As the electoral campaign is at full throttle presidential candidates are now swinging from state to state trying to pull voters on their side. Recently, Jeb Bush, son and brother of two previous presidents, visited New Hampshire to talk about his views, platform, and plans for this country should he ever win the whole race.
Arriving in the town-hall with a tie-less button down shirt and gray slacks, the aspiring candidate wanted attendees to simply refer to him as “Jeb.”
Jeb Bush wanted to make an impression of simplicity, ordinary; someone who’s on tier with the masses. Bush then went on with current issues he means to solve.
He talked about ISIS and described the terrorist group as a “long-haul threat.” His contention is that the U.S. should recognize its role in rebuilding the Iraqi military so they can fight on their own. U.S. forces shouldn’t be sent there to fight the Islamic State but rather to send some troops to “help train Iraqi forces and identify targets.”
This got him nods from the voters as some of them feel that the U.S. does involve itself with a lot of foreign issues, especially matters concerning warfare.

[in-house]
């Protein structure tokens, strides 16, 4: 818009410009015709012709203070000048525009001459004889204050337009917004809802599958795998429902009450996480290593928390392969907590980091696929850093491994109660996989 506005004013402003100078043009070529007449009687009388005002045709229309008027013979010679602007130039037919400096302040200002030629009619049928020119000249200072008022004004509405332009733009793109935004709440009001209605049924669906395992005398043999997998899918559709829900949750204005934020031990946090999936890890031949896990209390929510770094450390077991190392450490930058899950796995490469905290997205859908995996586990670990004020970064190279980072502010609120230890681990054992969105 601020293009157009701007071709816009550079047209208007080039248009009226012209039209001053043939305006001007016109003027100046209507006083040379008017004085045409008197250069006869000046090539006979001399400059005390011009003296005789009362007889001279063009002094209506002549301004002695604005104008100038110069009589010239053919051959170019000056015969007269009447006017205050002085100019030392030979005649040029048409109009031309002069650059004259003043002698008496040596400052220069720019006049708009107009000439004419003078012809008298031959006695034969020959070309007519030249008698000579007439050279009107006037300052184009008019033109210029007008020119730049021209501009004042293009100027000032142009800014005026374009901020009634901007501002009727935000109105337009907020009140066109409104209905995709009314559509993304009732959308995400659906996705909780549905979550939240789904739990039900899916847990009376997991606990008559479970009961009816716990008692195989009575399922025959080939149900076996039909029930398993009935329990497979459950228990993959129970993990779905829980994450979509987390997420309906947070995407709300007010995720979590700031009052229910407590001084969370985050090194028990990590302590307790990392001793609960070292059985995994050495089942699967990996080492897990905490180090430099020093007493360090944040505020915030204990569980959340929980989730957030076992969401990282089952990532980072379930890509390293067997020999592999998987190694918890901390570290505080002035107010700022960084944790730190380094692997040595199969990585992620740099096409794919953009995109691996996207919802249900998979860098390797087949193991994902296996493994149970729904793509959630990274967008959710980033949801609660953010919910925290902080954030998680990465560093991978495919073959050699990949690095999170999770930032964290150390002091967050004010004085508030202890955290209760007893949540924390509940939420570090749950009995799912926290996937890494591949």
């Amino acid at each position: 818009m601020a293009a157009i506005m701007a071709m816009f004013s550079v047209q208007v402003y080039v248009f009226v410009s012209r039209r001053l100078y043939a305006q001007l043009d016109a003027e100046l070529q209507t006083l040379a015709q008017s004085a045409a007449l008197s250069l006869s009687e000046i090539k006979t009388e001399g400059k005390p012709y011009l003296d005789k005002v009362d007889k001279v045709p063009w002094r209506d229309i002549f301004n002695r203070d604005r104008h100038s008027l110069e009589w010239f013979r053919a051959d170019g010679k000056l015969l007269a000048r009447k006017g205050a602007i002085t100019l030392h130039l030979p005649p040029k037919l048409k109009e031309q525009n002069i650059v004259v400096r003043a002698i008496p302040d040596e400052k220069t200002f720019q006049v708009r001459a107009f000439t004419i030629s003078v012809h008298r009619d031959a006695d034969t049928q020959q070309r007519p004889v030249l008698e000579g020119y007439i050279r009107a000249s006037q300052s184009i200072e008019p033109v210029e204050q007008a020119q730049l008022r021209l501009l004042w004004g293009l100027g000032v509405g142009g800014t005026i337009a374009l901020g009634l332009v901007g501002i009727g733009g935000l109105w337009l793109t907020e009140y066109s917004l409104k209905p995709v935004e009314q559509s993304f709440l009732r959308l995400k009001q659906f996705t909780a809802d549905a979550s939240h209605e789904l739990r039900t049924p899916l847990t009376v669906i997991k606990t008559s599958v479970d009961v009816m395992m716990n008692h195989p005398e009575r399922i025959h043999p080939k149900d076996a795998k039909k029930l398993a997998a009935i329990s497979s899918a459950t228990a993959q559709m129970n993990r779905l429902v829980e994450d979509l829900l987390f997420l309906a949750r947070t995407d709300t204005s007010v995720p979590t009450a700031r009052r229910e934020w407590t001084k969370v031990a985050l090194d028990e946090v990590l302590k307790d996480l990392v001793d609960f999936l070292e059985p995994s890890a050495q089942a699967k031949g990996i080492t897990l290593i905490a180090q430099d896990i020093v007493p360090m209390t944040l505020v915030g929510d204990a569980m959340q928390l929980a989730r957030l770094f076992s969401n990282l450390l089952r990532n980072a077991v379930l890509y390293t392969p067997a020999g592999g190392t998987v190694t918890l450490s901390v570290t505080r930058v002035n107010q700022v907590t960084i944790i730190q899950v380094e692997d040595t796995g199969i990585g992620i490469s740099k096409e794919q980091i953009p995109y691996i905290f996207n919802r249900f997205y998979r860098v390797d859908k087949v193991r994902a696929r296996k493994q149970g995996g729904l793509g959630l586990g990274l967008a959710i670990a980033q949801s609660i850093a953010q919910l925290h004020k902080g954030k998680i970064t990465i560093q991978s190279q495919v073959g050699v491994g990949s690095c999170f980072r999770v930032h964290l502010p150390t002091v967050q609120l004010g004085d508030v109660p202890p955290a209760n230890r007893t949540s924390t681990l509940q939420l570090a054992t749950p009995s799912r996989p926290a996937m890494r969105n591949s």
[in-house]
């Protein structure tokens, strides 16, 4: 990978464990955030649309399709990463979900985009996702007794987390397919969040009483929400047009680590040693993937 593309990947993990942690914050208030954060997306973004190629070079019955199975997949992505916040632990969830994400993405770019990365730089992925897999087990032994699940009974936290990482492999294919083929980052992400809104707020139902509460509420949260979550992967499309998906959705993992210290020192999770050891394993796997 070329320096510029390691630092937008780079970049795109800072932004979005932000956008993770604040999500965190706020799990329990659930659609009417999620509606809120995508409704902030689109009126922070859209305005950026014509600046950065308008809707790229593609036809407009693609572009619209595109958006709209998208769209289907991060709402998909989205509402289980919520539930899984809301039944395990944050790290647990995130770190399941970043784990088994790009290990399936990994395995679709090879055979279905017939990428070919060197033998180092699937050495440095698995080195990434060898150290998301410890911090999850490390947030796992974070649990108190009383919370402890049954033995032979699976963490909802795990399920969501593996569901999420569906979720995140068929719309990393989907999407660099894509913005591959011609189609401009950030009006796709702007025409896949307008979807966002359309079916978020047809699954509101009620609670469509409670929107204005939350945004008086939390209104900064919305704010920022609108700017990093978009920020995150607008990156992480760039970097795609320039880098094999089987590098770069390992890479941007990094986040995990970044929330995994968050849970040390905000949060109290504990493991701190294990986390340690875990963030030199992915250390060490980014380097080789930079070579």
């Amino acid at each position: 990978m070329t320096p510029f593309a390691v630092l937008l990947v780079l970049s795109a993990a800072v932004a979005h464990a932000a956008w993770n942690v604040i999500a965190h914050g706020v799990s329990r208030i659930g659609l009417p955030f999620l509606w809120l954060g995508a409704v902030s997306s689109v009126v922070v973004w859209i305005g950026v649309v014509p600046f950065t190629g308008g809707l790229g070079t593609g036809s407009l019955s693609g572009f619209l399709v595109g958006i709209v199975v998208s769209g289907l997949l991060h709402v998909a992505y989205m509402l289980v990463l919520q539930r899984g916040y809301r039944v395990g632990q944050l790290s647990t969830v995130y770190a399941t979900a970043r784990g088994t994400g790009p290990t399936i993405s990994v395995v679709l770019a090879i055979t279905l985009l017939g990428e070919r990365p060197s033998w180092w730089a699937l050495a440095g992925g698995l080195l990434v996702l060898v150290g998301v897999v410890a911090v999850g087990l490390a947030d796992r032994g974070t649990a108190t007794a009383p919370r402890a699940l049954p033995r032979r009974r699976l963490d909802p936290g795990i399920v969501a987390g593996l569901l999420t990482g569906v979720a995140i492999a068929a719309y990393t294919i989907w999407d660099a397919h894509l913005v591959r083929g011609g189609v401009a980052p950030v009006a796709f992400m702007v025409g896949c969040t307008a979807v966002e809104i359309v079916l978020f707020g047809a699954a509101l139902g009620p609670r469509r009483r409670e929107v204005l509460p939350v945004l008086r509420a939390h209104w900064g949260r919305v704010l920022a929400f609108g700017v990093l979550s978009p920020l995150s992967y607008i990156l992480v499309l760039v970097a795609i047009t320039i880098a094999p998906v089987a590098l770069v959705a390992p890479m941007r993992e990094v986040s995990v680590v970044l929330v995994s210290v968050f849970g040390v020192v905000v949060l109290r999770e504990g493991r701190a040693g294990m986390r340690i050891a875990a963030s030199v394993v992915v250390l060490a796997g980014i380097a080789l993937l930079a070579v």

This way it’ll help the country stand on its own to fight off threats that have gotten a firm foothold throughout the years. He also took a jab at Obama’s decision of pulling their troops out which he believes is the reason for the Islamic State to thrive and flourished.
But he also slipped a few times when asked about his brother’s decision of invading Iraq in the first place, which some people believed created a lot more harm than good.
On Immigration and Common Core
Jeb Bush’s stance on the former is that illegal aliens in the country should have a path to legal status – but not citizenship. They should pay fines and taxes, have provisional work permits, received no support from the government, learn English, and refrain from committing crime. Violation on any of these should result in deportation.
He also calls for a more stringent immigration law such as prosecuting businesses that hire undocumented aliens.
On Common Core Jeb Bush is an advocate, a standpoint that could hurt his campaign as the rigorous high-quality academic standards is becoming more and more unpopular among parents and academic activists.
It can be noted that comedian Louis C.K. was hailed for his tweet last April criticizing Common Core.
“My kids used to love math! Now it makes them cry. Thanks standardized testing and Common Core,” went the tweet. One of the biggest complains about the educational initiative is how taxing it is for young students.
The New Hampshire voters are still far from deciding who they’ll be supporting in the upcoming election. But some of them have already formed a strong negative opinion about Jeb Bush. Protesters during the candidate’s visit formed outside the hall holding signs like “Stop Common Core. Stop Jeb Now!”